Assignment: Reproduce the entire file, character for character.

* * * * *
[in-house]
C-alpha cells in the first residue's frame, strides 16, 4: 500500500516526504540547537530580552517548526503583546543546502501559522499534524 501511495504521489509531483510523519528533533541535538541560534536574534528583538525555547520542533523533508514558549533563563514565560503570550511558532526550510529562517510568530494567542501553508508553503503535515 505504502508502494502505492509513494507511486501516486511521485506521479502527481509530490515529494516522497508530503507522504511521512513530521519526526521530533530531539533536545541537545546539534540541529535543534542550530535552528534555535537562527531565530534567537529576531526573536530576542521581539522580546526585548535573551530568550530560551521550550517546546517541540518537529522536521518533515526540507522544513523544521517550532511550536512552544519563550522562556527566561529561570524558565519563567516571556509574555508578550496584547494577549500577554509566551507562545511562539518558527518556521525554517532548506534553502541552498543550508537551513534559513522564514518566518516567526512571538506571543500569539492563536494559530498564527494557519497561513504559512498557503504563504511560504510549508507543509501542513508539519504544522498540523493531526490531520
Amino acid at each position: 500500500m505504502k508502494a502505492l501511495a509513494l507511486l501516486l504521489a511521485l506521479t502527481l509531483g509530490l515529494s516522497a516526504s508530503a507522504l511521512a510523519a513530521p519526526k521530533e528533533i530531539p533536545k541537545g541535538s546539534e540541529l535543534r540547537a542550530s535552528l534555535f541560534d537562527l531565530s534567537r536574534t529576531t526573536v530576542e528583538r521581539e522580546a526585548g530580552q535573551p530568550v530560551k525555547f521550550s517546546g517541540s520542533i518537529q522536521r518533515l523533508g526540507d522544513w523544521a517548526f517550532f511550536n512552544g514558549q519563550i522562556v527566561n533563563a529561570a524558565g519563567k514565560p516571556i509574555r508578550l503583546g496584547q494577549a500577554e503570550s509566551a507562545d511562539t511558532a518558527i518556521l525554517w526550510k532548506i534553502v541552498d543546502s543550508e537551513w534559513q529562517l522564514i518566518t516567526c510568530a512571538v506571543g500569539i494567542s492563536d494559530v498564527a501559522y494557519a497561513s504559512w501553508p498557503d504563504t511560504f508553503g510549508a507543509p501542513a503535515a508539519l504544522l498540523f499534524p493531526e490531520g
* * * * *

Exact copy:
[in-house]
C-alpha cells in the first residue's frame, strides 16, 4: 500500500516526504540547537530580552517548526503583546543546502501559522499534524 501511495504521489509531483510523519528533533541535538541560534536574534528583538525555547520542533523533508514558549533563563514565560503570550511558532526550510529562517510568530494567542501553508508553503503535515 505504502508502494502505492509513494507511486501516486511521485506521479502527481509530490515529494516522497508530503507522504511521512513530521519526526521530533530531539533536545541537545546539534540541529535543534542550530535552528534555535537562527531565530534567537529576531526573536530576542521581539522580546526585548535573551530568550530560551521550550517546546517541540518537529522536521518533515526540507522544513523544521517550532511550536512552544519563550522562556527566561529561570524558565519563567516571556509574555508578550496584547494577549500577554509566551507562545511562539518558527518556521525554517532548506534553502541552498543550508537551513534559513522564514518566518516567526512571538506571543500569539492563536494559530498564527494557519497561513504559512498557503504563504511560504510549508507543509501542513508539519504544522498540523493531526490531520
Amino acid at each position: 500500500m505504502k508502494a502505492l501511495a509513494l507511486l501516486l504521489a511521485l506521479t502527481l509531483g509530490l515529494s516522497a516526504s508530503a507522504l511521512a510523519a513530521p519526526k521530533e528533533i530531539p533536545k541537545g541535538s546539534e540541529l535543534r540547537a542550530s535552528l534555535f541560534d537562527l531565530s534567537r536574534t529576531t526573536v530576542e528583538r521581539e522580546a526585548g530580552q535573551p530568550v530560551k525555547f521550550s517546546g517541540s520542533i518537529q522536521r518533515l523533508g526540507d522544513w523544521a517548526f517550532f511550536n512552544g514558549q519563550i522562556v527566561n533563563a529561570a524558565g519563567k514565560p516571556i509574555r508578550l503583546g496584547q494577549a500577554e503570550s509566551a507562545d511562539t511558532a518558527i518556521l525554517w526550510k532548506i534553502v541552498d543546502s543550508e537551513w534559513q529562517l522564514i518566518t516567526c510568530a512571538v506571543g500569539i494567542s492563536d494559530v498564527a501559522y494557519a497561513s504559512w501553508p498557503d504563504t511560504f508553503g510549508a507543509p501542513a503535515a508539519l504544522l498540523f499534524p493531526e490531520g